Impacts of pasture species and ruminant urine on N₂O emissions and nitrogen transforming microbial communities in soil mesocosms

des Roseaux, MD
Shi, S
Duff, AM
Brennan, FP
Condron, L
Finn, JA
Richards, KG
O’Callaghan, M
Clough, Timothy
Journal Article
Fields of Research
ANZSRC::3004 Crop and pasture production , ANZSRC::3108 Plant biology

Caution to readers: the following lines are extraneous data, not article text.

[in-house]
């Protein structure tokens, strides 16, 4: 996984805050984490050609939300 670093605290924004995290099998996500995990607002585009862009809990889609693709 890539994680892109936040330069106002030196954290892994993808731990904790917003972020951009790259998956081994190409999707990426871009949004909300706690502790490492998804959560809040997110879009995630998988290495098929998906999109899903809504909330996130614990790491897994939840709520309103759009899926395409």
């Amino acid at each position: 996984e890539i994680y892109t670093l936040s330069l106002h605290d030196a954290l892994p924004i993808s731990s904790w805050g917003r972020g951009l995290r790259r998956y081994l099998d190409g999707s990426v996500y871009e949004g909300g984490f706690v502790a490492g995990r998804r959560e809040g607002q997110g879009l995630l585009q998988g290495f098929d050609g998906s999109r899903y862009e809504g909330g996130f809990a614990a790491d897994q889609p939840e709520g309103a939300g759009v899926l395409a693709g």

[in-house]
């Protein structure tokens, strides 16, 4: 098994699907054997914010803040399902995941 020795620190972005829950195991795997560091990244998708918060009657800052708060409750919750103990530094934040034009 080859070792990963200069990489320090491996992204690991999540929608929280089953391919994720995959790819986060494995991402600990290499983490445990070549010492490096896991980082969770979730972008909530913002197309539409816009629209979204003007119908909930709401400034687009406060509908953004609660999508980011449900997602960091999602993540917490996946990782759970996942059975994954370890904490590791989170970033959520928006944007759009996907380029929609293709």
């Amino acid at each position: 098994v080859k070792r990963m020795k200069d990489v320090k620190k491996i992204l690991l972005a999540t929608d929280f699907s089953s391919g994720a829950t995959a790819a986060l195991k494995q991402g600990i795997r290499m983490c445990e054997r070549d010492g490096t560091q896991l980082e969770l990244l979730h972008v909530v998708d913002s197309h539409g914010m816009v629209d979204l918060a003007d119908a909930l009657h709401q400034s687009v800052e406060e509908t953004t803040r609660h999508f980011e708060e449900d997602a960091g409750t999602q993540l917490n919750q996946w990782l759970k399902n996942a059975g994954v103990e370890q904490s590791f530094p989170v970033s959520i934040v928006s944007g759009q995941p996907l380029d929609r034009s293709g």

Multispecies grasslands can alter nitrogen (N) cycling processes. A mesocosm experiment was performed comparing bare soil, soil planted with perennial ryegrass (Lolium perenne), white clover (Trifolium repens), plantain (Plantago lanceolata), and a mixed sward with all three species. We aimed to assess the plant effects on: ruminant urine-induced dry matter yields, plant N uptake, soil N2O emissions, and genes encoding nitrifier and denitrifier N transformations. After 35 days urine application increased both dry matter in the plantain (11%) and mixed (19%) swards, and N uptake in the ryegrass (63%), plantain (120%) and mixed (103%) swards. Urine increased cumulative N2O emissions, and while there was a trend for greater N uptake to cause lower emissions this was not significant. Urine addition elevated inorganic-N concentrations with few differences between plant treatments. Ammonia oxidising bacteria increased under urine but plantain did not inhibit this response. On days 3–10, increases in nirK and nosZI were indicative of enhanced nitrifier-denitrification and N2O scavenging by denitrifiers, respectively. The elevation of nosZI under urine-affected soil warrants further investigation in relation to potential pasture species effects. Consistent with previous in situ studies this study showed no evidence of plantain affecting soil inorganic-N concentrations via biological nitrification inhibition.
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